As I mentioned earlier, the computer without software or firmware is essentially useless. For most of our day to day use, the main operating system Windows, Linux Before the computer can access the main OS, it's going to need a little help. The information in the BIOS allows the computer to interface with the monitor, keyboard and mouse among other things until the OS can take over. That memory is used to store the values entered when you set up the computer's BIOS parameters.
This page shows some of the various setting and will tell, briefly what the setting affect in the computer's operation. Before I go any further, I should tell you that you should not go into the BIOS unless you either know what you're doing or you're working on a computer that is unimportant to you or anyone who may need it.
While it's relatively difficult to destroy data by changing values in the BIOS, it IS easy to make changes that would prevent the computer from booting. Generally, there is no mouse capability in the BIOS. Some of the newer motherboards have mouse capability but can be navigated with the arrow keys as well. To get to the BIOS screen, you have to follow the instructions when the computer just starts to boot.
For many motherboards, you hit the delete key to enter the BIOS. As you can see, this BIOS is for a motherboard purchased in Others may have a different type of BIOS and may look significantly different. For most motherboards, the owner's manual is available online at the manufacturer's web site.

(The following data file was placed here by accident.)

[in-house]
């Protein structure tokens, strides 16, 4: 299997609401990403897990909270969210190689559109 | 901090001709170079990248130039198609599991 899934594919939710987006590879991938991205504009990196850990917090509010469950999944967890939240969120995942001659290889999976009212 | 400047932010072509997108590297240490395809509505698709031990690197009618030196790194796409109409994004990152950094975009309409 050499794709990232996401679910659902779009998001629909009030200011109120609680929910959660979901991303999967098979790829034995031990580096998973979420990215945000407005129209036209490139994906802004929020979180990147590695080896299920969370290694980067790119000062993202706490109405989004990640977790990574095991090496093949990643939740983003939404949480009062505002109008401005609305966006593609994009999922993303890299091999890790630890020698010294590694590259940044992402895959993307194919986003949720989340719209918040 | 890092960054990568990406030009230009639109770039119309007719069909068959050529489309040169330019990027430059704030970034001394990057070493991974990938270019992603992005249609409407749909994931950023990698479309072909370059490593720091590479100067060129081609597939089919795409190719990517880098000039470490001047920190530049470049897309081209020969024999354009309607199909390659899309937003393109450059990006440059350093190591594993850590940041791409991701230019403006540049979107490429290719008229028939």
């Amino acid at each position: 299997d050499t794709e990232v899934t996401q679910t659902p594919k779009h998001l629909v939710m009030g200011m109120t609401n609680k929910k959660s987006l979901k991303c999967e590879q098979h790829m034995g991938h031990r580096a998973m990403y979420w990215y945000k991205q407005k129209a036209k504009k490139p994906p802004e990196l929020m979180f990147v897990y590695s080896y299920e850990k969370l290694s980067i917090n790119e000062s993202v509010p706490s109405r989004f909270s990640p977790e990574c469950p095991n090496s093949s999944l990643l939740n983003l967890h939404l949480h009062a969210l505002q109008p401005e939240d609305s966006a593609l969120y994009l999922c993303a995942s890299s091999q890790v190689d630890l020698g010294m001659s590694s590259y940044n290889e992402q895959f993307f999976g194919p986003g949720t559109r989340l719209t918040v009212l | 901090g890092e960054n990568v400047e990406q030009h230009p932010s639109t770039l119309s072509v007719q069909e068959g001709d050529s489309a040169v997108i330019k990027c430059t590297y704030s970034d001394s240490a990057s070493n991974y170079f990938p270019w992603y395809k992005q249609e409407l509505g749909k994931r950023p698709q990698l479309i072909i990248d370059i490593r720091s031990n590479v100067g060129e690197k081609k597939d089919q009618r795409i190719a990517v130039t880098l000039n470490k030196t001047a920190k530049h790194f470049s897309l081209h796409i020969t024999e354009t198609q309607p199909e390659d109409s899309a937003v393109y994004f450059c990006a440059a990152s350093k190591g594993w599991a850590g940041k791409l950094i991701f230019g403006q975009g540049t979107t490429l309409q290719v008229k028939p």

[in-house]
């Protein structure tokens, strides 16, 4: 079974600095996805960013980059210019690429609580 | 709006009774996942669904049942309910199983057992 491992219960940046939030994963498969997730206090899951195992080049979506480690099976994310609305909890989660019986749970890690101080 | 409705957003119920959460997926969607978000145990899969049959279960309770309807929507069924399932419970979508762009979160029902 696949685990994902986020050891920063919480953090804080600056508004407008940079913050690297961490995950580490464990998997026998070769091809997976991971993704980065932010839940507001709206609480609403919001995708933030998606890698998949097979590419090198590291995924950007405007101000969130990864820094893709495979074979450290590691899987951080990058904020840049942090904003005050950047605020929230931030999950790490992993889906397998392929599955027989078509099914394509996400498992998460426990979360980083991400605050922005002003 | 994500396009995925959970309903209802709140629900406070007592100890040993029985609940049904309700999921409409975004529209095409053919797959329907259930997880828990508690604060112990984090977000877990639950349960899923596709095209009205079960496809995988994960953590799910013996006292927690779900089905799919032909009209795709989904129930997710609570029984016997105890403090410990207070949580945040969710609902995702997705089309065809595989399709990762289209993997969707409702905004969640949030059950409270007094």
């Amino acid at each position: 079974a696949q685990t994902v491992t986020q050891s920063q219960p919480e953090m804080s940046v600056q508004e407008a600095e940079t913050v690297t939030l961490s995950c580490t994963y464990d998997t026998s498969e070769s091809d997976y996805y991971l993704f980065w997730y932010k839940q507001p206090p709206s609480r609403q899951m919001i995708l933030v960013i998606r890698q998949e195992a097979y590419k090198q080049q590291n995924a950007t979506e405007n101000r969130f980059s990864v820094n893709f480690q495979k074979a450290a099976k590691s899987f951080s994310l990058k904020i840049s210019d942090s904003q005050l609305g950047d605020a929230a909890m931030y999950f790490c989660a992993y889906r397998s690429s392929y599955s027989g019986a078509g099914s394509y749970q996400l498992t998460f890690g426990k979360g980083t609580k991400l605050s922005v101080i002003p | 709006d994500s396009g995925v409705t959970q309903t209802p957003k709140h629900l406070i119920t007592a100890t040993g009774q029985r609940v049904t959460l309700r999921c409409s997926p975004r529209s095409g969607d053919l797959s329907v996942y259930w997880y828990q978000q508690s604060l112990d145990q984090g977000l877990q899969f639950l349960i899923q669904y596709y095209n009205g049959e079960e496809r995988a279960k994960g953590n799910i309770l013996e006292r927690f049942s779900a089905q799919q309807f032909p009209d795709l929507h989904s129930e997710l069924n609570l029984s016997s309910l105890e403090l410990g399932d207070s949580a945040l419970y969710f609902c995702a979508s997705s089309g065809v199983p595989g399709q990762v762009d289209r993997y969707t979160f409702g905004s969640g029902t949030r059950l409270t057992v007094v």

If you're unsure, you can almost always find help on one of the computer forums like the Major Geeks forum. This is the first page you'll see when you get into this particular BIOS. The appearance and features of the various BIOS configurations from various manufacturers vary significantly. This is the screen where you set the system clock and set several of the drive parameters. The next screen is the result. The screen shows the various drive parameters.
Here, we want to let the BIOS set the parameters if the drive is capable. Some older drives don't have the capability to communicate that information to the BIOS and the parameters have to be set manually. Thankfully, most of the older drives have been taken out of service. Super-boot allows the computer to start faster by storing certain basic system information in memory. If the BIOS information is completely destroyed, the computer can not be booted and, if the BIOS IC isn't replaceable installed in a socket vs soldered in place , the motherboard has to be replaced.
The SuperRecovery allows you to partition off the drive in a way that nothing can access it from the OS nothing -- not partitioning software or malware -- nothing. It is supposed to offer the highest level of protection for your data. The This is an image of the initial SuperRecovery screen. The next feature is the SuperSpeed feature. It allows you to increase the speed of the processor but you have to be careful. Generally, this presents no serious problem except for all of the settings going back to the default settings.